The first thing I looked for was “how many people who file taxes actually owed any federal income tax at all for ?”
In , Americans filed 134,372,678 income tax returns.
Of those, 90,593,081 (67.42%) were “taxable returns” — meaning those returns on which there was a “total income tax” for the year.
That is to say that 32.58% of those households who filed their tax returns owed no federal income tax at all in .
To clarify: this does not mean that they didn’t owe any extra when they filed their returns, but that they did not owe any federal income tax at all throughout the year.
If any had been withheld from their wages, they got every dime back as a refund.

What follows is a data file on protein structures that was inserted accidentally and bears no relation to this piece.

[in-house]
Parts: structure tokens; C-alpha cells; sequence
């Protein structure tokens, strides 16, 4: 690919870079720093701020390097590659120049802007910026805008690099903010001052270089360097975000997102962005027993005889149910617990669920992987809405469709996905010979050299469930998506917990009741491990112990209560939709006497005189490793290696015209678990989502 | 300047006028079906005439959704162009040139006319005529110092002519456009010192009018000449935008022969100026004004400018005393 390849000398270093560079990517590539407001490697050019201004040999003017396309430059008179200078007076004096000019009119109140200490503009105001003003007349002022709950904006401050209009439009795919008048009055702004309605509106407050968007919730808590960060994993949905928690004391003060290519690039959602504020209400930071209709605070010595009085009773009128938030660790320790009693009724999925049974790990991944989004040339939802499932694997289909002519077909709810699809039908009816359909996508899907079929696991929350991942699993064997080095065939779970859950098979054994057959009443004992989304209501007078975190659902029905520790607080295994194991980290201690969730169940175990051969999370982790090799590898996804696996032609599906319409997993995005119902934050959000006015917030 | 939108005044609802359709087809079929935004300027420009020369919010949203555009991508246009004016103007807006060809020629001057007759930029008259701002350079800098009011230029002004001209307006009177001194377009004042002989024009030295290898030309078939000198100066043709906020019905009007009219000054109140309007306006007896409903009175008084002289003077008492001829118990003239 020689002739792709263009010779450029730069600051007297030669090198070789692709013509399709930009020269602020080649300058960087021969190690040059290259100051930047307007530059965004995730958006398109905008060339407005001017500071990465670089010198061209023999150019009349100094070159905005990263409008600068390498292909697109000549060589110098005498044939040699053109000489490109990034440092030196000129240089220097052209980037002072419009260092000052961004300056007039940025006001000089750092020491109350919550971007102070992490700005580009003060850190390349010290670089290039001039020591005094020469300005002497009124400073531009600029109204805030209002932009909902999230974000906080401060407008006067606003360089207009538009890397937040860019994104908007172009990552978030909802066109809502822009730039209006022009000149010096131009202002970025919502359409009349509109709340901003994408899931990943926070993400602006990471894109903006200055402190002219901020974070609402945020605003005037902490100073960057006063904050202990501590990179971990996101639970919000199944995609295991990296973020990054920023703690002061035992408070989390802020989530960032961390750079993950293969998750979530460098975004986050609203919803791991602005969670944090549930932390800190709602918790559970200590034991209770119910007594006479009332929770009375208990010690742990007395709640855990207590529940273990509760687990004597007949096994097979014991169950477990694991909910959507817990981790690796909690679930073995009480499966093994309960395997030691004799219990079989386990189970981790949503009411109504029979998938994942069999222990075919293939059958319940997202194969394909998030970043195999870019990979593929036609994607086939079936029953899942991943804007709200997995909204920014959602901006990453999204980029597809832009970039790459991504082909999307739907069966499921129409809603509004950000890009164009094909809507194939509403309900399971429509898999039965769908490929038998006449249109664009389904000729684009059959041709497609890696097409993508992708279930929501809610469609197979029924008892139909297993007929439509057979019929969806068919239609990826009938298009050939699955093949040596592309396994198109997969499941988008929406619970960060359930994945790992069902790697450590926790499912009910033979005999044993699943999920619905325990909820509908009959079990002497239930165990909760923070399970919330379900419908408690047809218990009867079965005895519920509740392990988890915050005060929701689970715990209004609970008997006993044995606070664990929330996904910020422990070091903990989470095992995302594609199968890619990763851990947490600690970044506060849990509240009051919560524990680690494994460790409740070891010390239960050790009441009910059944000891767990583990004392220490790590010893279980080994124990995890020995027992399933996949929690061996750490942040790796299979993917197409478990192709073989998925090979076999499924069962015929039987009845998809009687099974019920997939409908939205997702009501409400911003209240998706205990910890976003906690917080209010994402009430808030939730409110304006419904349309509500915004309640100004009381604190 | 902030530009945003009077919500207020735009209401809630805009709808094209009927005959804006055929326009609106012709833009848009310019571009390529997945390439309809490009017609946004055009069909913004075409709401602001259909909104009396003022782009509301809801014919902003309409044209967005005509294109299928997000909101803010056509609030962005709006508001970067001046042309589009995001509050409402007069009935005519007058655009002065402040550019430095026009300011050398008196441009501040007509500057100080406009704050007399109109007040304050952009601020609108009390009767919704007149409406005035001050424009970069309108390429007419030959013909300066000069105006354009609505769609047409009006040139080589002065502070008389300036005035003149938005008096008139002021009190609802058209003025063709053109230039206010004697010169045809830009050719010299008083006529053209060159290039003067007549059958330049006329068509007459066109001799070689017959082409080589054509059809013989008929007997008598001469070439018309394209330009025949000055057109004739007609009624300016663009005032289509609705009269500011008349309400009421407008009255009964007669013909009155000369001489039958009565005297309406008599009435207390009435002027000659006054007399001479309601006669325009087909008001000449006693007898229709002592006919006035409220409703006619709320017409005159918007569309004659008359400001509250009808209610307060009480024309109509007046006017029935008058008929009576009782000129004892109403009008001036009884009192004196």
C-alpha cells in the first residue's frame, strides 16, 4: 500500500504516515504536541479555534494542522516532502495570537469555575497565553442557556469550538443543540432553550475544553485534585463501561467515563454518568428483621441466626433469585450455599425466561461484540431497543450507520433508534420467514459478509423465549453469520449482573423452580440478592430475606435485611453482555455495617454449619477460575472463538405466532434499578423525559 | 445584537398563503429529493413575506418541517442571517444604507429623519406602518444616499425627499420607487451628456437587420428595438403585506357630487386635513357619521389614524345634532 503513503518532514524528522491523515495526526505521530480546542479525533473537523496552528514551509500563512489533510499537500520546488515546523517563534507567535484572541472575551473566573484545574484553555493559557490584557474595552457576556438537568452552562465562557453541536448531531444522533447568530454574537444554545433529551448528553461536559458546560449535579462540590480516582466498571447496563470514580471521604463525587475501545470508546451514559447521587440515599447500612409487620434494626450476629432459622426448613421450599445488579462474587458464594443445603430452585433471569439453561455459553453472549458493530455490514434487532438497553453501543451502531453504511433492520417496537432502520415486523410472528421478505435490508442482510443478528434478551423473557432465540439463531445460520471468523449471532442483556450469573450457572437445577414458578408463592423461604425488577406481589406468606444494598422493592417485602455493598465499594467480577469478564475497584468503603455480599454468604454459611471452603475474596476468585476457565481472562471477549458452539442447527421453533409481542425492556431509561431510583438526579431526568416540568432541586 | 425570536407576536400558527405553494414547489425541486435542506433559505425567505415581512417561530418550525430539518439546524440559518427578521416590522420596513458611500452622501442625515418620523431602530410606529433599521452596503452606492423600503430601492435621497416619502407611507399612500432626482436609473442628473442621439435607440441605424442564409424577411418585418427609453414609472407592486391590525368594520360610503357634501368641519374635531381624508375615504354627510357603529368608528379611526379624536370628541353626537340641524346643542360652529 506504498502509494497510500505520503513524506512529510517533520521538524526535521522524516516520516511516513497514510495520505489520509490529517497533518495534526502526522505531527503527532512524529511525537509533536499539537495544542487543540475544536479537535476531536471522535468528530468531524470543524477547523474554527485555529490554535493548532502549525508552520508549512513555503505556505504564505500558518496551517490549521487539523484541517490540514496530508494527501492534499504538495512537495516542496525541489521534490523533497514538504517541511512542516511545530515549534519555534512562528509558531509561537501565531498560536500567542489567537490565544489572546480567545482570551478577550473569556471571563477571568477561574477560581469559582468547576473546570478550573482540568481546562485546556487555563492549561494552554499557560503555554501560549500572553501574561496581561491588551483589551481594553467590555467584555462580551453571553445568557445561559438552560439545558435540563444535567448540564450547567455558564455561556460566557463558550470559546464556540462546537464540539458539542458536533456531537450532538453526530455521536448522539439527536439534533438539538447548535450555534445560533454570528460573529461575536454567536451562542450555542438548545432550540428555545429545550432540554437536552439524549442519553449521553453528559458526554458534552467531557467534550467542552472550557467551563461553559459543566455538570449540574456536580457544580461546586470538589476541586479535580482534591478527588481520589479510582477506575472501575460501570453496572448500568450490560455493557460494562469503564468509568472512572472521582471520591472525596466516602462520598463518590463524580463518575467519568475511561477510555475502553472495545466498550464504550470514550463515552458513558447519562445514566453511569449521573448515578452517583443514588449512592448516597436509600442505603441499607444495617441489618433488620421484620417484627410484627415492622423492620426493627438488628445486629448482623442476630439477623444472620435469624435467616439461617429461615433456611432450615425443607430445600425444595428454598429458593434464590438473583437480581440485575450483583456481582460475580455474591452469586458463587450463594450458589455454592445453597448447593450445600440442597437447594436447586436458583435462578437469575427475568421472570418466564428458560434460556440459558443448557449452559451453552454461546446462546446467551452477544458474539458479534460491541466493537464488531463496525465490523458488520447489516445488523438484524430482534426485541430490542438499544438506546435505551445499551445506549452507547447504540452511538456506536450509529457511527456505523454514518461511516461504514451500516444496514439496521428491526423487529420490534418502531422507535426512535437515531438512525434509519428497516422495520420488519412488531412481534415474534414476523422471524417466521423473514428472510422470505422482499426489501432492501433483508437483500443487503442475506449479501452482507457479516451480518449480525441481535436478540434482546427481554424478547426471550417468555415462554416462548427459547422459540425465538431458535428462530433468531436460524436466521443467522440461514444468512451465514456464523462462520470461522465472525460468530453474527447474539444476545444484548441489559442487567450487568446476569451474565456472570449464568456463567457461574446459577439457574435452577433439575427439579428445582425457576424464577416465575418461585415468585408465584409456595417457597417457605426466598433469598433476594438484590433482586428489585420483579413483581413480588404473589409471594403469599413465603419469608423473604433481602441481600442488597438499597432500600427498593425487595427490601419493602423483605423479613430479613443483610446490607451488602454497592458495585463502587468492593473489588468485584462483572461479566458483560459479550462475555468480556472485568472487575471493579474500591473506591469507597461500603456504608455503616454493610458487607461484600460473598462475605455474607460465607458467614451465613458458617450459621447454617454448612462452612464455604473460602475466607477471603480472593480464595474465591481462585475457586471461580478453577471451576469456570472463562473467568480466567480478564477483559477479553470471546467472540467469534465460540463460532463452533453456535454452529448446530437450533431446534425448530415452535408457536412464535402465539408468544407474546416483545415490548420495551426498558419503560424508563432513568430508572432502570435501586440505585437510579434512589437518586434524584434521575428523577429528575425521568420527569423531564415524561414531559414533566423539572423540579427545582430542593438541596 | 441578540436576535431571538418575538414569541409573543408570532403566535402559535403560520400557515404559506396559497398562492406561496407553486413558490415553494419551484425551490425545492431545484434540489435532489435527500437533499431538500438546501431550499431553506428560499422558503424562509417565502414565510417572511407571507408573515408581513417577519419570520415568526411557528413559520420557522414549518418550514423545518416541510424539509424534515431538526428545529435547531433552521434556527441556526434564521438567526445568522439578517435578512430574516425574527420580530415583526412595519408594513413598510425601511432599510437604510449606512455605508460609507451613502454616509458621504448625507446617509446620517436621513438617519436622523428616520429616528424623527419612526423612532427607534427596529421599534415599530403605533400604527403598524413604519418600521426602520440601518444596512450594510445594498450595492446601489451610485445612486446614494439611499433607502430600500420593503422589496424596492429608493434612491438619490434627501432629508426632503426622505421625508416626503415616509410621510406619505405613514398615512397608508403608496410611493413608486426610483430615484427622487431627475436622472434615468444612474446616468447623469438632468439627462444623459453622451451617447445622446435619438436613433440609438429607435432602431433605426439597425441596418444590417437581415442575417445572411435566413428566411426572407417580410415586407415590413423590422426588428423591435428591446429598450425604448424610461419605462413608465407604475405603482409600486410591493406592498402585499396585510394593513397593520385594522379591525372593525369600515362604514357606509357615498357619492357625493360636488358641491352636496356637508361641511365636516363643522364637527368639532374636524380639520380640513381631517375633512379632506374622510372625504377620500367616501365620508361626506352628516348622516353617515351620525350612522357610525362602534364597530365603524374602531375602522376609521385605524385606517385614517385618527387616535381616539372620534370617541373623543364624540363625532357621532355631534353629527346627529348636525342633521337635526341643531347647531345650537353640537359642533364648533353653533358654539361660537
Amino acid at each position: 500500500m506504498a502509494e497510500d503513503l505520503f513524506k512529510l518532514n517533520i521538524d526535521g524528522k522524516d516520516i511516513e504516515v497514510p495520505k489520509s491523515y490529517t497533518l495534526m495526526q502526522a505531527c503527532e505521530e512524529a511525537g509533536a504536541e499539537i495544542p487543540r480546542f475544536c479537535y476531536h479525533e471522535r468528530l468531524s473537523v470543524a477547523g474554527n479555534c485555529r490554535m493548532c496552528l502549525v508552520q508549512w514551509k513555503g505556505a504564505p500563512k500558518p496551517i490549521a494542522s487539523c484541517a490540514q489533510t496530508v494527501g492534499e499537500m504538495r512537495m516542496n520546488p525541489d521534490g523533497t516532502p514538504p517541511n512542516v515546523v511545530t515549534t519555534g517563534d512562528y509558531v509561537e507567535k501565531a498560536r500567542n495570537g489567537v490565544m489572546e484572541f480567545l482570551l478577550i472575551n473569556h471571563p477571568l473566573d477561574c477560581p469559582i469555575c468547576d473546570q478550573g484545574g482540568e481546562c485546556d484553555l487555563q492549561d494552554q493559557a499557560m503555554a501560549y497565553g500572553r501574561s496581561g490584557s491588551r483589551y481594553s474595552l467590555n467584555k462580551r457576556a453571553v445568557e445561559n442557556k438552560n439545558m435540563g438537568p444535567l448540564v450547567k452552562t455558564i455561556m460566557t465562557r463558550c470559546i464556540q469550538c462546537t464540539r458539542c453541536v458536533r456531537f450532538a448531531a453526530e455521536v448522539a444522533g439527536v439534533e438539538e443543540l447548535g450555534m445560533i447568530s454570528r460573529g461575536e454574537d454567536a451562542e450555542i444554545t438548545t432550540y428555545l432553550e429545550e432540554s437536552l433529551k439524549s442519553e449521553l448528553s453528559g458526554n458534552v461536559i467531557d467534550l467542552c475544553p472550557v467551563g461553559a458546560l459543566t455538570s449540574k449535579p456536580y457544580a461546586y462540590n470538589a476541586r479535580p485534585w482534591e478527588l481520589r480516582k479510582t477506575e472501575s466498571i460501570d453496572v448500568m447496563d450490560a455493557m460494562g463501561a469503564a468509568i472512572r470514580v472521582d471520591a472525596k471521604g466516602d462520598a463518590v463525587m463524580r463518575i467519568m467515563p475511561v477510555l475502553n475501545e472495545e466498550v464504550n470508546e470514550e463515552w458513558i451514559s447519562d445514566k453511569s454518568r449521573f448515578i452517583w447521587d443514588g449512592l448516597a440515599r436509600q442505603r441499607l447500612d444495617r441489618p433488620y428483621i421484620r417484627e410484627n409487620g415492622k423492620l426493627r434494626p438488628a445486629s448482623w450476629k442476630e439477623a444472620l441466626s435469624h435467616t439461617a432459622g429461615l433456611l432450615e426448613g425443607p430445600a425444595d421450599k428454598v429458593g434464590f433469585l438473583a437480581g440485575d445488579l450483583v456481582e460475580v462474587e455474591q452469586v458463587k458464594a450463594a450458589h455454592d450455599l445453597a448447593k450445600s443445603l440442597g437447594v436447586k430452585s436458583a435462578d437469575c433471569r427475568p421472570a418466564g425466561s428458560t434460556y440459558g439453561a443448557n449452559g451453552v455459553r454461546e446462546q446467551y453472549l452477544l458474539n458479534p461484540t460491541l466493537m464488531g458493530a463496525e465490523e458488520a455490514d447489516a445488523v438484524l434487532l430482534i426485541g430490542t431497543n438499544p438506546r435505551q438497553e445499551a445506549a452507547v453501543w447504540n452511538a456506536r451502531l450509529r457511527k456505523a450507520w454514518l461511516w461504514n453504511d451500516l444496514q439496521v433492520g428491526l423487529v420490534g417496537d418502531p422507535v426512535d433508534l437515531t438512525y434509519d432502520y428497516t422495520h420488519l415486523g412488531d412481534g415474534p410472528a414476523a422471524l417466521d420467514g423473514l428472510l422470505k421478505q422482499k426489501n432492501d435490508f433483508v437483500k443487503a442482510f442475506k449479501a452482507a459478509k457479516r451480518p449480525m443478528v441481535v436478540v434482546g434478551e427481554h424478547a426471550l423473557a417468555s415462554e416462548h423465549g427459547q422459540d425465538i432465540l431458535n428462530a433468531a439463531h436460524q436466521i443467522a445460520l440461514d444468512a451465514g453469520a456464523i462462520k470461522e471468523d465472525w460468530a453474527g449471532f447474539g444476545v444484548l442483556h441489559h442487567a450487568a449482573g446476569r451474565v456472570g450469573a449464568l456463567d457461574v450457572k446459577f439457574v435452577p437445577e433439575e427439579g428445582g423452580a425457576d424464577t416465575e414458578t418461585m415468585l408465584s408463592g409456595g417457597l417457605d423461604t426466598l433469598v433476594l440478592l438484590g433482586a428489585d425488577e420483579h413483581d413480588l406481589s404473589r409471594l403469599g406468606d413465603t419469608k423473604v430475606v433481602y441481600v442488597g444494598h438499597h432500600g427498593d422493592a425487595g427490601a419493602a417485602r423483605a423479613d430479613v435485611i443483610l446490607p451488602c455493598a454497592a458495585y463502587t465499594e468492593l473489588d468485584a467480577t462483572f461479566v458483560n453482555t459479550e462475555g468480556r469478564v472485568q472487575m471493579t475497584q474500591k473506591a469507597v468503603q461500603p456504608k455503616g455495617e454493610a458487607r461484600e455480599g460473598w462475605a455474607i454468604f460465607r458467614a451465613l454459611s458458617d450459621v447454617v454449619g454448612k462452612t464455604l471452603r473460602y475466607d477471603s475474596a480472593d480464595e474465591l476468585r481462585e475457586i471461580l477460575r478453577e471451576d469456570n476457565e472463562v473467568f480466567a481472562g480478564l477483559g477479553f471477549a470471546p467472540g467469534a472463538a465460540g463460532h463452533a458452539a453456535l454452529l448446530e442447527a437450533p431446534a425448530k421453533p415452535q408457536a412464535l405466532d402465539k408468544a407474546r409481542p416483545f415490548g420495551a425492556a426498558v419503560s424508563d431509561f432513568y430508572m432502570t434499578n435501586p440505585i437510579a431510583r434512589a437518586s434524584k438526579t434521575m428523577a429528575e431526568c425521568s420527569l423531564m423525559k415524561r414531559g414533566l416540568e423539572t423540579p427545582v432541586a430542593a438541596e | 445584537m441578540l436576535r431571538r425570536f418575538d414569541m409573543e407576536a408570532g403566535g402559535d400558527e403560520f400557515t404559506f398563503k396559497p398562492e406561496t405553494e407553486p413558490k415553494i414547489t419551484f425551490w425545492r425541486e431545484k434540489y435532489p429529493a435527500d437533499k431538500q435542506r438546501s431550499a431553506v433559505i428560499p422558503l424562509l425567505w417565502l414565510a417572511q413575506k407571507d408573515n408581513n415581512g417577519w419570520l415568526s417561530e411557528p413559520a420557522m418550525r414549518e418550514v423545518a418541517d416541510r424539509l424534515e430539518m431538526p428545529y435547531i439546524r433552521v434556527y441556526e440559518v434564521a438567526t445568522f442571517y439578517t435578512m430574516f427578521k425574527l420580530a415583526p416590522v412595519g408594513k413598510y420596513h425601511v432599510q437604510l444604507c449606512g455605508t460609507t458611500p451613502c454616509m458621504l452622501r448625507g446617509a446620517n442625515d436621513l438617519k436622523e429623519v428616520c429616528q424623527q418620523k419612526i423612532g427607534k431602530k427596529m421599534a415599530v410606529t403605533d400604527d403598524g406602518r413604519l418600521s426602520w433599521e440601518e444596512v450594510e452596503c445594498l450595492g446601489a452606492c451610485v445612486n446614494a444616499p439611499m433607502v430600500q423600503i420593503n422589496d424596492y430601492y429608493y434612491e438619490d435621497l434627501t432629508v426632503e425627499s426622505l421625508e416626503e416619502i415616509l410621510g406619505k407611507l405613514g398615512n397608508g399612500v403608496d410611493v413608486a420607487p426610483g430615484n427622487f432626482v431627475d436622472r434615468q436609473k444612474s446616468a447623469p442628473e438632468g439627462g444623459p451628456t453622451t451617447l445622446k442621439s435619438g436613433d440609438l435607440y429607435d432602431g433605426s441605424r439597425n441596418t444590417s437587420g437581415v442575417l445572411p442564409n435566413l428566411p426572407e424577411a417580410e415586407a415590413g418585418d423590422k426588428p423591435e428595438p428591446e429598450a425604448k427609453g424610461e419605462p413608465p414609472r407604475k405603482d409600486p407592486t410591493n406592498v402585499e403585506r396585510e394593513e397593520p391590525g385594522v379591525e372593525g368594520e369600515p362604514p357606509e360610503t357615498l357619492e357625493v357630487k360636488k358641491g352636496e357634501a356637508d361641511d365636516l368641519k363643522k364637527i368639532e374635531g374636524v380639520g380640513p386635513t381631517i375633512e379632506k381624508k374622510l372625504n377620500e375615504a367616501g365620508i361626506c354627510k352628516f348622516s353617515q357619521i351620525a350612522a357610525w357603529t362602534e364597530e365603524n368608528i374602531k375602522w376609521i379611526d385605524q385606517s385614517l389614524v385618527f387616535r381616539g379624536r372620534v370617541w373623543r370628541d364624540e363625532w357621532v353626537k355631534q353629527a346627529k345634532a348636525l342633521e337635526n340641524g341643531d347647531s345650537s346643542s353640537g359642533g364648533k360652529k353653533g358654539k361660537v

If you’re in the two-thirds who are funding Dubya’s adventures with your paycheck, consider joining the other third who aren’t.
(I’ve written about the Lucky Duckies who don’t pay federal income tax before.
See for instance .)
The Center for American Progress has published a delicious timeline of the many pundits and politicians who have announced that “the coming months are crucial” in the ongoing effort to screw over Iraq.
The Bush administration as well as supporters and some critics of the Bush Iraq strategy have told Americans time and again during the past four years that the “next few months” in Iraq will be the “decisive, critical period” of the war — the one in which Iraq’s warring factions will compromise to share power; in which the bloody civil war among sectarian groups will ease into peace; and in which Iraq’s brutal violence will decline.
The implication has always been that U.S. military forces just need to hold on a little while longer for things to get better.
They’ve been holding on a little while longer for — longer than it took the United States to win World War Ⅱ.